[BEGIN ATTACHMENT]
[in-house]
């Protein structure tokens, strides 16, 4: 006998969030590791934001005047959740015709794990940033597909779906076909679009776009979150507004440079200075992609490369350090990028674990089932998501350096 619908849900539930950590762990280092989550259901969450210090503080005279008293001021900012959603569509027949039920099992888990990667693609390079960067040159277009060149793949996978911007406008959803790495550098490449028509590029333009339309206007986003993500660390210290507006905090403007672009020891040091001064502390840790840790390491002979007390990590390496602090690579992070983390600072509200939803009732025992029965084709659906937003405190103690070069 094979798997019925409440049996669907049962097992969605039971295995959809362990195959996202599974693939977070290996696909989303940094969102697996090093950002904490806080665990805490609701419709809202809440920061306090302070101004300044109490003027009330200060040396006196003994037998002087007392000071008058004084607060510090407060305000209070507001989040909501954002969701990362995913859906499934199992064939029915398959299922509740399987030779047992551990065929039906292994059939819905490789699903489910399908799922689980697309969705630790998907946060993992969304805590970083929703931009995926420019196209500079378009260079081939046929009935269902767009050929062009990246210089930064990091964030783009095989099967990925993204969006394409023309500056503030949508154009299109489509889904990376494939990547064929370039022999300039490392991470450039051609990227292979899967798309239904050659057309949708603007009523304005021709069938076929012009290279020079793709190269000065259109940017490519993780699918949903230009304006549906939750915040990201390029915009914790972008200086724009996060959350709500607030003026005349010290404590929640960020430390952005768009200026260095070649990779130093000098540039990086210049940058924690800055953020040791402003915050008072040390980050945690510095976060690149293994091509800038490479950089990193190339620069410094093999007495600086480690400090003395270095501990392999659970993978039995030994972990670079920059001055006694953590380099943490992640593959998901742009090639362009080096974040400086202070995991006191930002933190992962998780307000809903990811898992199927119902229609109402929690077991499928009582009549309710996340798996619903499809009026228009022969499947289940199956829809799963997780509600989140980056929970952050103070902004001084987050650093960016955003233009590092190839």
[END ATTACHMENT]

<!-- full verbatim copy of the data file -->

[in-house]
């Protein structure tokens, strides 16, 4: 006998969030590791934001005047959740015709794990940033597909779906076909679009776009979150507004440079200075992609490369350090990028674990089932998501350096 619908849900539930950590762990280092989550259901969450210090503080005279008293001021900012959603569509027949039920099992888990990667693609390079960067040159277009060149793949996978911007406008959803790495550098490449028509590029333009339309206007986003993500660390210290507006905090403007672009020891040091001064502390840790840790390491002979007390990590390496602090690579992070983390600072509200939803009732025992029965084709659906937003405190103690070069 094979798997019925409440049996669907049962097992969605039971295995959809362990195959996202599974693939977070290996696909989303940094969102697996090093950002904490806080665990805490609701419709809202809440920061306090302070101004300044109490003027009330200060040396006196003994037998002087007392000071008058004084607060510090407060305000209070507001989040909501954002969701990362995913859906499934199992064939029915398959299922509740399987030779047992551990065929039906292994059939819905490789699903489910399908799922689980697309969705630790998907946060993992969304805590970083929703931009995926420019196209500079378009260079081939046929009935269902767009050929062009990246210089930064990091964030783009095989099967990925993204969006394409023309500056503030949508154009299109489509889904990376494939990547064929370039022999300039490392991470450039051609990227292979899967798309239904050659057309949708603007009523304005021709069938076929012009290279020079793709190269000065259109940017490519993780699918949903230009304006549906939750915040990201390029915009914790972008200086724009996060959350709500607030003026005349010290404590929640960020430390952005768009200026260095070649990779130093000098540039990086210049940058924690800055953020040791402003915050008072040390980050945690510095976060690149293994091509800038490479950089990193190339620069410094093999007495600086480690400090003395270095501990392999659970993978039995030994972990670079920059001055006694953590380099943490992640593959998901742009090639362009080096974040400086202070995991006191930002933190992962998780307000809903990811898992199927119902229609109402929690077991499928009582009549309710996340798996619903499809009026228009022969499947289940199956829809799963997780509600989140980056929970952050103070902004001084987050650093960016955003233009590092190839």